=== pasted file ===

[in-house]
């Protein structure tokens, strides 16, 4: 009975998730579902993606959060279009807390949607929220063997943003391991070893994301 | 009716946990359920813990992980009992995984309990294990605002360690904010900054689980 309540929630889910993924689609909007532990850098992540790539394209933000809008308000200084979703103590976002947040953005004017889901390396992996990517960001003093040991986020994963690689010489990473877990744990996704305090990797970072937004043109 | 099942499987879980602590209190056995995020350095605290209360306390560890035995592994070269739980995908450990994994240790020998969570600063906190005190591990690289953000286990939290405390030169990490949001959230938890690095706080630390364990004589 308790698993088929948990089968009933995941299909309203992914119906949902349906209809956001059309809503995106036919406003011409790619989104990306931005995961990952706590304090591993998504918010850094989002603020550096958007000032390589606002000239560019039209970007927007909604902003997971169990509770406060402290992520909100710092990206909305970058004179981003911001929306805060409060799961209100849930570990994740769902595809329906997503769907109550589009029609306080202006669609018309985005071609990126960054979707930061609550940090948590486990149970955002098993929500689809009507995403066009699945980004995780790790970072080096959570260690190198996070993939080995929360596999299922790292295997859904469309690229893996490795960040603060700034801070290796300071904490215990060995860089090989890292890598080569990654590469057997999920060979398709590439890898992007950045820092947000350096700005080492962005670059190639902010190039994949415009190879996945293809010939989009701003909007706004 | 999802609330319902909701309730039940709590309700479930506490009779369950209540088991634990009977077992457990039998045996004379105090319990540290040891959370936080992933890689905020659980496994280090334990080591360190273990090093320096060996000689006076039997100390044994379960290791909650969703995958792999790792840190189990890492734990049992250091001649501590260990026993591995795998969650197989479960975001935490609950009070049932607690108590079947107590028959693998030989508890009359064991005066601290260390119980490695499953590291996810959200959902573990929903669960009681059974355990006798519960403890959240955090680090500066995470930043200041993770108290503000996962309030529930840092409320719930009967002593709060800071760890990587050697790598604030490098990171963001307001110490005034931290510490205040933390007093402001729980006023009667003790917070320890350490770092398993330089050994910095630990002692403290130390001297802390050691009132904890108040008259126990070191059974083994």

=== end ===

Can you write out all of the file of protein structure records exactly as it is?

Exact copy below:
[in-house]
């Protein structure tokens, strides 16, 4: 009975998730579902993606959060279009807390949607929220063997943003391991070893994301 | 009716946990359920813990992980009992995984309990294990605002360690904010900054689980 309540929630889910993924689609909007532990850098992540790539394209933000809008308000200084979703103590976002947040953005004017889901390396992996990517960001003093040991986020994963690689010489990473877990744990996704305090990797970072937004043109 | 099942499987879980602590209190056995995020350095605290209360306390560890035995592994070269739980995908450990994994240790020998969570600063906190005190591990690289953000286990939290405390030169990490949001959230938890690095706080630390364990004589 308790698993088929948990089968009933995941299909309203992914119906949902349906209809956001059309809503995106036919406003011409790619989104990306931005995961990952706590304090591993998504918010850094989002603020550096958007000032390589606002000239560019039209970007927007909604902003997971169990509770406060402290992520909100710092990206909305970058004179981003911001929306805060409060799961209100849930570990994740769902595809329906997503769907109550589009029609306080202006669609018309985005071609990126960054979707930061609550940090948590486990149970955002098993929500689809009507995403066009699945980004995780790790970072080096959570260690190198996070993939080995929360596999299922790292295997859904469309690229893996490795960040603060700034801070290796300071904490215990060995860089090989890292890598080569990654590469057997999920060979398709590439890898992007950045820092947000350096700005080492962005670059190639902010190039994949415009190879996945293809010939989009701003909007706004 | 999802609330319902909701309730039940709590309700479930506490009779369950209540088991634990009977077992457990039998045996004379105090319990540290040891959370936080992933890689905020659980496994280090334990080591360190273990090093320096060996000689006076039997100390044994379960290791909650969703995958792999790792840190189990890492734990049992250091001649501590260990026993591995795998969650197989479960975001935490609950009070049932607690108590079947107590028959693998030989508890009359064991005066601290260390119980490695499953590291996810959200959902573990929903669960009681059974355990006798519960403890959240955090680090500066995470930043200041993770108290503000996962309030529930840092409320719930009967002593709060800071760890990587050697790598604030490098990171963001307001110490005034931290510490205040933390007093402001729980006023009667003790917070320890350490770092398993330089050994910095630990002692403290130390001297802390050691009132904890108040008259126990070191059974083994």